Changing The Definition Of Catastrophic Impairment

By Albert Conforzi | March 18, 2013

Toronto Personal Injury Lawyer Albert Conforzi: The Financial Services Commission of Ontario(FSCO) is holding a catastrophic impairment roundtable to discuss changes to catastrophic impairments under the Statutory Accident Benefits Schedule (SABS).

We have in Ontario a curious situation. The SABS requires utilization of the American Medical Association Guides to the Assessment of Permanent Impairment (4th edition). This determines how to calculate whole person impairments, as well as mental and behavioral disorders, in order to decide if a victim has sustained a catastrophic impairment. And yes, the edition of the book matters – more on that in a minute.

The roundtable will be discussing the findings of an expert panel (composed largely of insurer-oriented assessors), which reported to the superintendent of insurance some time ago. That panel made suggestions on changes to the current definition of “catastrophic impairment.” For the most part, those suggestions would make access to the catastrophic impairment benefits significantly more difficult for victims. In doing so, they have, according to Dr. Harold Becker, blurred the lines between policy, politics, and science.

In essence, I believe the government is utilizing this roundtable – and the expert panel recommendations – as a cloak behind which they can characterize a policy decision as science.

Instead of hiding behind a bunch of doctors and their recommendations, the government should stand up and say what they are doing so that voters can judge the policy on its merits.

Remember, doctors do not decide who is, or who is not, catastrophically impaired. Judges and arbitrators do that. The Ontario Court of Appeal has held that the whole person impairment calculation must include not only physical impairments, but also mental and behavioral disorders. Why? Simply because “the whole person” is made up of not only their physical characteristics, but also their mental and emotional complexities.

Notwithstanding this, the expert panel suggests that a whole person impairment rating should exclude combining percentage values for mental and behavioral disorders from the physical whole person impairment rating. The 4th edition of the guides does not specifically speak to whether physical impairments and percentage values for mental and behavioral disorders should be added together. Hardly surprising, since the guides themselves indicate that they should not be used in cases involving the court system and compensation.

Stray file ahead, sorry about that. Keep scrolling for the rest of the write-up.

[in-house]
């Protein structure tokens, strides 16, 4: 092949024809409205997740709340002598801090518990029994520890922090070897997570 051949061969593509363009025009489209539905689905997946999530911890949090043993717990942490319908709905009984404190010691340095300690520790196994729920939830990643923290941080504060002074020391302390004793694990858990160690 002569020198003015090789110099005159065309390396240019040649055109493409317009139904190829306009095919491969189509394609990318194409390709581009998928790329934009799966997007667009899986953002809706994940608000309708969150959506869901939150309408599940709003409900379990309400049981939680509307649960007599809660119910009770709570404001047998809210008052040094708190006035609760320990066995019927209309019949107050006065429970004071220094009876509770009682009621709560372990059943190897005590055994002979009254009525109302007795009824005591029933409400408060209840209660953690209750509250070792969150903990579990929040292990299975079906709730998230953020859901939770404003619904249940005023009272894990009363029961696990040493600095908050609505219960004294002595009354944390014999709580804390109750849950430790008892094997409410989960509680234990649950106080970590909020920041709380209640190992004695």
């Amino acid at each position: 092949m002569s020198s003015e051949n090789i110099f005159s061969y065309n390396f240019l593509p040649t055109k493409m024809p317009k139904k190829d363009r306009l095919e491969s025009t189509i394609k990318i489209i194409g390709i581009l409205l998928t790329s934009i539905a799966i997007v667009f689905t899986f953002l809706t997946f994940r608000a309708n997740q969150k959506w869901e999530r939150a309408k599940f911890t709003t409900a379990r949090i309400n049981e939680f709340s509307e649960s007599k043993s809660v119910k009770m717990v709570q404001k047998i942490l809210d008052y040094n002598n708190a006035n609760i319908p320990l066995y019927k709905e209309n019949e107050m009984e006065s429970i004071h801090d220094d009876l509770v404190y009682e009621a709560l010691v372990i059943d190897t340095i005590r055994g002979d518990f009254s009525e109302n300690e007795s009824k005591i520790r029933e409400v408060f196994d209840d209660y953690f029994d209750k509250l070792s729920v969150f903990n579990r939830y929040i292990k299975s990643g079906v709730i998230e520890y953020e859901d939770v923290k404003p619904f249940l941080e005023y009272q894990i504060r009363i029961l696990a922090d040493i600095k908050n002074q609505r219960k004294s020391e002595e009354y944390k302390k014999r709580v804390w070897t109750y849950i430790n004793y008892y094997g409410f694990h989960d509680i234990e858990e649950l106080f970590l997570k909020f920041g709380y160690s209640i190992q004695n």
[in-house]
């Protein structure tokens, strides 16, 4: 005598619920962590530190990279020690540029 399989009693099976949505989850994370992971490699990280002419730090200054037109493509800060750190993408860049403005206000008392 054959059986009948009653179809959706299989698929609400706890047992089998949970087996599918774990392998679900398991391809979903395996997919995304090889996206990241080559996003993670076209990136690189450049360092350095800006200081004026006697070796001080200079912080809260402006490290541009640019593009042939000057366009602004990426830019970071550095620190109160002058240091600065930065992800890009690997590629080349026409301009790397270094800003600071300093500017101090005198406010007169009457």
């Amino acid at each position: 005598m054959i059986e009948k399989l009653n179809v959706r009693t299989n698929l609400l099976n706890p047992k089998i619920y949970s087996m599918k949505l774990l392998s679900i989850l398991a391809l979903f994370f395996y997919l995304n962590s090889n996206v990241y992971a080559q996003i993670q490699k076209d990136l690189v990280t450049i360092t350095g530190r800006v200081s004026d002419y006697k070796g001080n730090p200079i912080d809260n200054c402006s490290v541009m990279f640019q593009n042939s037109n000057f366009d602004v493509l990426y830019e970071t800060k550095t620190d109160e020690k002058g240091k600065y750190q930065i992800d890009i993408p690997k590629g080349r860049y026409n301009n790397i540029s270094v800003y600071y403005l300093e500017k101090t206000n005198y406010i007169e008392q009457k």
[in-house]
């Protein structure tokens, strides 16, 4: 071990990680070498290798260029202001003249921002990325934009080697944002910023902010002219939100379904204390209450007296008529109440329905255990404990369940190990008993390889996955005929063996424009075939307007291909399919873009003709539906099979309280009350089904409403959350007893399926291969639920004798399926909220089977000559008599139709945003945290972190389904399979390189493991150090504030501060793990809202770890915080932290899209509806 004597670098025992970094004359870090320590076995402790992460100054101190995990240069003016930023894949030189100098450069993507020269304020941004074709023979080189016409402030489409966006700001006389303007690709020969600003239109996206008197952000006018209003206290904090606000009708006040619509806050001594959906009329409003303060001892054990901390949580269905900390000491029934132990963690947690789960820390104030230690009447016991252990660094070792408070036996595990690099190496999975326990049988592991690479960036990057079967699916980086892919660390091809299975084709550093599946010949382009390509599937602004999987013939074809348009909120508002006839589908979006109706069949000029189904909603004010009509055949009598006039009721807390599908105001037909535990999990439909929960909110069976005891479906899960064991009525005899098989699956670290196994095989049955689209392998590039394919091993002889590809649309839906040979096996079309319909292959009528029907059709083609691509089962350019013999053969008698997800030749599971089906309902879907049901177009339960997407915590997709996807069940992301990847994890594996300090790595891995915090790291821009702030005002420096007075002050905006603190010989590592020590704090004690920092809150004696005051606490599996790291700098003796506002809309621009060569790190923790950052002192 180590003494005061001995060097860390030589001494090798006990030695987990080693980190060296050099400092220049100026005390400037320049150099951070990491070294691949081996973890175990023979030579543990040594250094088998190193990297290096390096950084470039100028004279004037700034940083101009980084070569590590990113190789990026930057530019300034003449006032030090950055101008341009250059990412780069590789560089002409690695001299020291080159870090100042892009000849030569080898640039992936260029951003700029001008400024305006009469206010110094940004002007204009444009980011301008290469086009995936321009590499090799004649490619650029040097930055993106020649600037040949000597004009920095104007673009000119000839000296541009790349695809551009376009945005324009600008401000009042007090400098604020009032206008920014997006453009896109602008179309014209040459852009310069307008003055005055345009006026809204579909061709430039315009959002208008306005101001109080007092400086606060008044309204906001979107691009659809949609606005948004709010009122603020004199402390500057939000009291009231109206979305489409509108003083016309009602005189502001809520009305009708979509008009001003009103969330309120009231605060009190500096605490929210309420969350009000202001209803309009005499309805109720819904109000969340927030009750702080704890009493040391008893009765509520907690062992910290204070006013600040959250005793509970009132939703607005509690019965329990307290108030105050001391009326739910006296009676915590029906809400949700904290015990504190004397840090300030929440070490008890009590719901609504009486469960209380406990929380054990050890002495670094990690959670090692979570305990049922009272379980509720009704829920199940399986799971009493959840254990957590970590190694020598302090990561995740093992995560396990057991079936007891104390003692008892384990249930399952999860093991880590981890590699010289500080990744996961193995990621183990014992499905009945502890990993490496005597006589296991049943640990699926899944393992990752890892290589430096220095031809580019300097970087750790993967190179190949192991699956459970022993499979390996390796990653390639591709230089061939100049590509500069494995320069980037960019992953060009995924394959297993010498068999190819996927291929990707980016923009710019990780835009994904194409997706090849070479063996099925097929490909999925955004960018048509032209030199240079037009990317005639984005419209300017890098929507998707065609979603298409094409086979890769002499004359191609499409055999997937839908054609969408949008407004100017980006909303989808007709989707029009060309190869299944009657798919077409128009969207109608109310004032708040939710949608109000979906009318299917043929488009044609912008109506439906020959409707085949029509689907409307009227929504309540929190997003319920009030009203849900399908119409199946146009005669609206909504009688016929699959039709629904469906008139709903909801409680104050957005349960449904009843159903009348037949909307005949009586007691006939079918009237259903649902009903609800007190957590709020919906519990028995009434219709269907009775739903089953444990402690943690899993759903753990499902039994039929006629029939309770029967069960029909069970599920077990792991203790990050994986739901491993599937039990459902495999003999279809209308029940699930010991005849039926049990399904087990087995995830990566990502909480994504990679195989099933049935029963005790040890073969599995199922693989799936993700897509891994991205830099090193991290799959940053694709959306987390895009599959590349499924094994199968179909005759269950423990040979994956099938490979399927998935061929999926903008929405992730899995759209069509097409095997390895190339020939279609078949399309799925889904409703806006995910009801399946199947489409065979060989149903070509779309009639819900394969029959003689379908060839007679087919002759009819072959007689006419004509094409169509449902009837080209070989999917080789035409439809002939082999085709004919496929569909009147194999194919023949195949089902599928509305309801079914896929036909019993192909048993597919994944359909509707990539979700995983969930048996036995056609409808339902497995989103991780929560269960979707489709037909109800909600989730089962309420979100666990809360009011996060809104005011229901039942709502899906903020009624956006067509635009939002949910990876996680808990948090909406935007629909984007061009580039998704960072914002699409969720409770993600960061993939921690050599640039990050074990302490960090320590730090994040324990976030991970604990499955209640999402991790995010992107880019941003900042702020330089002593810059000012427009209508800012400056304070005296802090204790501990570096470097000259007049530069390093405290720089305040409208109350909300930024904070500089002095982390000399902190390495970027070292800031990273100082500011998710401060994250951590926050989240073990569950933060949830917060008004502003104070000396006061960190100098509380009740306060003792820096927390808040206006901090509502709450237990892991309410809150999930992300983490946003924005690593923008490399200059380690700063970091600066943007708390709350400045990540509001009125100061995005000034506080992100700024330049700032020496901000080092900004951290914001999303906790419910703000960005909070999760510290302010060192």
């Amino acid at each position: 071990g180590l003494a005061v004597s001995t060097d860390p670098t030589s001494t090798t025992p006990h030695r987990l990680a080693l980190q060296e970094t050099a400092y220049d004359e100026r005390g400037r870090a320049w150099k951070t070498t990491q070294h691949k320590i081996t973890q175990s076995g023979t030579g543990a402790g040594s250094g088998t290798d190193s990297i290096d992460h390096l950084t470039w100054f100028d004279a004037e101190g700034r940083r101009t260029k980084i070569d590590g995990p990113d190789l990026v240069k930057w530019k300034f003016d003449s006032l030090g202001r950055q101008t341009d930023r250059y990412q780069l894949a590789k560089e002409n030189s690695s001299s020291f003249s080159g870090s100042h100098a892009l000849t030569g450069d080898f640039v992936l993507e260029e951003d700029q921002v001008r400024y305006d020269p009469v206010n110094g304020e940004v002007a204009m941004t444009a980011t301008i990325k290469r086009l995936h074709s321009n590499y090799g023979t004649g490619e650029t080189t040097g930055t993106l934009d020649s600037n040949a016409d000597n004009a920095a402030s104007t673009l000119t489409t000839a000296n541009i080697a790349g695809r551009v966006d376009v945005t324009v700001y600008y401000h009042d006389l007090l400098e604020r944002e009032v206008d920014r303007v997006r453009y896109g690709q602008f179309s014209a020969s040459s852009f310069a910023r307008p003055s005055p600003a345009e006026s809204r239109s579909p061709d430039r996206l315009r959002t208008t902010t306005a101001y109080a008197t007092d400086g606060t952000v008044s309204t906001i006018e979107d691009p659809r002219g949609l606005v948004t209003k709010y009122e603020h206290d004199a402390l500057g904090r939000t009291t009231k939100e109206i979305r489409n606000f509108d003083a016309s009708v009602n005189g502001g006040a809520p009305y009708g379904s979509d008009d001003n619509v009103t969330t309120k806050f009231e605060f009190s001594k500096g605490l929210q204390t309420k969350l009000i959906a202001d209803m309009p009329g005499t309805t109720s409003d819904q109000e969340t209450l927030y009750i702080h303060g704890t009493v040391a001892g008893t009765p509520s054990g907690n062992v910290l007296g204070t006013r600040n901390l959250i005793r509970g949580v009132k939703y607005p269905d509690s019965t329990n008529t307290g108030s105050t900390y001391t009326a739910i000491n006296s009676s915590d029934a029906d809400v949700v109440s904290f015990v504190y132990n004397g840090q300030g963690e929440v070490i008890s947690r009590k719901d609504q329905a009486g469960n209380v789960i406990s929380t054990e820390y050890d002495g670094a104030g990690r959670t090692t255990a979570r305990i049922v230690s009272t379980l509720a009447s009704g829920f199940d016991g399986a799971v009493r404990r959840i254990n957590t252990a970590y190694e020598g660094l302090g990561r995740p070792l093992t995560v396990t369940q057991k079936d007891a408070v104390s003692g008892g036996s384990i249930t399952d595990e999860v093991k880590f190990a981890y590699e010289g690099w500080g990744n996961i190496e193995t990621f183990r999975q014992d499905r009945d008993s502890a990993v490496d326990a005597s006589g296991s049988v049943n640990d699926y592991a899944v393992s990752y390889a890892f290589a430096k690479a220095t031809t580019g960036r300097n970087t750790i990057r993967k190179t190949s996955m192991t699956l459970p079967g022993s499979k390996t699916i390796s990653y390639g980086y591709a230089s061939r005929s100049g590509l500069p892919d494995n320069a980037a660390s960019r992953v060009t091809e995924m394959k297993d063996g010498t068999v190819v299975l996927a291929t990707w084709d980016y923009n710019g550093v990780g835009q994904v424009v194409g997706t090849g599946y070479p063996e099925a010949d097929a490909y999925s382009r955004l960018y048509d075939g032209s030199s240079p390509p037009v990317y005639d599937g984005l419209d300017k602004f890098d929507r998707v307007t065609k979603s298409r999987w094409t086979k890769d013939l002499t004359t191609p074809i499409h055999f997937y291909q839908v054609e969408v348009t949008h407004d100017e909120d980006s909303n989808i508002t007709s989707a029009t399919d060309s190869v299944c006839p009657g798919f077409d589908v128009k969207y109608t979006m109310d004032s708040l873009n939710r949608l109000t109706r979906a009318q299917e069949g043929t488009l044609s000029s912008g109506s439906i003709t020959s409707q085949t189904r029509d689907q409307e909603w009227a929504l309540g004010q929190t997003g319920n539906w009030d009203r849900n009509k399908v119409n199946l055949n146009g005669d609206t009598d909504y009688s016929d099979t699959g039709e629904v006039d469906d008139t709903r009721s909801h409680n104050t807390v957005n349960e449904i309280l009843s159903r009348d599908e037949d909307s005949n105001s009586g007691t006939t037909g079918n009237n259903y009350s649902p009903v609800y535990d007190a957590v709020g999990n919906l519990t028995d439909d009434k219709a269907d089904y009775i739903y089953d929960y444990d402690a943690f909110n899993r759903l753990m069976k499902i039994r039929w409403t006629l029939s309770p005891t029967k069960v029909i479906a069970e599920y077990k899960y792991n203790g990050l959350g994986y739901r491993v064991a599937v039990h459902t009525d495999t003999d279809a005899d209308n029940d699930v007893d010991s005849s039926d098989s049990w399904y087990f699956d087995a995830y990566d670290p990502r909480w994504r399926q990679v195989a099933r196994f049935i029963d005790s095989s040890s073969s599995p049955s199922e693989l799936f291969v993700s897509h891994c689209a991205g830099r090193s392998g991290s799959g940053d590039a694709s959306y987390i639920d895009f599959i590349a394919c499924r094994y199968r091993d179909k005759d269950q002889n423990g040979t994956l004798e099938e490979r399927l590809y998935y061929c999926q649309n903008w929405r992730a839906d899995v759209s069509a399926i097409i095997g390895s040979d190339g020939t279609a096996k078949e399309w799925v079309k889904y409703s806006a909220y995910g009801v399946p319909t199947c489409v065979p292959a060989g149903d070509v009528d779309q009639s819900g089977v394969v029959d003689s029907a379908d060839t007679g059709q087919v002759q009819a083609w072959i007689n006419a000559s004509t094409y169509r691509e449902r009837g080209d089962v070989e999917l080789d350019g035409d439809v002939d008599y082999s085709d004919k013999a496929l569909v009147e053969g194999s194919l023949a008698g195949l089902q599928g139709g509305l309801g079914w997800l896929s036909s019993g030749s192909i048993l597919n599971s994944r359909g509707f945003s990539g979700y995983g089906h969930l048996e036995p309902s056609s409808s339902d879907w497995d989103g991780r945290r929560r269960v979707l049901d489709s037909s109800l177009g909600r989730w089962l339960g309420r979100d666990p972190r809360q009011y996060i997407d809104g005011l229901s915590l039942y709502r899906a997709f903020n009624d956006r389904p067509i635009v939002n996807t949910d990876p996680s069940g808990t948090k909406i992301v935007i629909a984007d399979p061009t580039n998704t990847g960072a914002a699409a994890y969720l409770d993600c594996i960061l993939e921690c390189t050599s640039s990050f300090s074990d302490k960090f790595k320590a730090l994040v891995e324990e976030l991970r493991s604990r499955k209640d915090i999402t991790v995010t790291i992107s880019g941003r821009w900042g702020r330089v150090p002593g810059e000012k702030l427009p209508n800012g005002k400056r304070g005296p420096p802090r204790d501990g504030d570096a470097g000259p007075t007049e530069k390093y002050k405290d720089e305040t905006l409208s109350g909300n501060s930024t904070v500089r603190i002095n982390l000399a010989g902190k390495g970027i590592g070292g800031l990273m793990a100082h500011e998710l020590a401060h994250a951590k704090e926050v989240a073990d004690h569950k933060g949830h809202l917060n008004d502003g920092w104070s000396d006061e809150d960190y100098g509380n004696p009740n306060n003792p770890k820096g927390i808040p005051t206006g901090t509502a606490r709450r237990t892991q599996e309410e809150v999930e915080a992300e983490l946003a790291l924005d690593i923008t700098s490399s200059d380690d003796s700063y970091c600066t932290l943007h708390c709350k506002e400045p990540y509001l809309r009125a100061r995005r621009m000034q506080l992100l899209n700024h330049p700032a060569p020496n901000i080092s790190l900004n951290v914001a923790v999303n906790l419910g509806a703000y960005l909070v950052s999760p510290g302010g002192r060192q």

Subsequent editions of the guides do discuss the addition of physical and mental disorders, but the expert panel did not advocate the use of the most current edition of the AMA guides among its recommendations. It is disturbing to note that the Workplace Safety and Insurance Board utilizes the 3rd edition of the AMA guides, making it even more outdated than the insurance act is. (In case you’re wondering, the guides are now in their 6th edition).

The catastrophic impairment designation affects about 1% of all claimants. The government is spending significant time and money to reinvent catastrophic definitions that presently affect a miniscule number of claimants in the greater scheme of things. Why should a cloistered group of doctors be allowed to create policy as to who should be catastrophically impaired, when catastrophic impairment is a legal conclusion that is made by judges and arbitrators?

The only thing that is constant about automobile insurance in Ontario is change. Instead of hiding behind a bunch of doctors and their recommendations, the government should stand up and say what they are doing so that voters can judge the policy on its merits.

Albert Conforzi is a personal injury lawyer with Pace Law Firm in Toronto. Pace’s personal injury lawyers have been helping accident victims since 1980.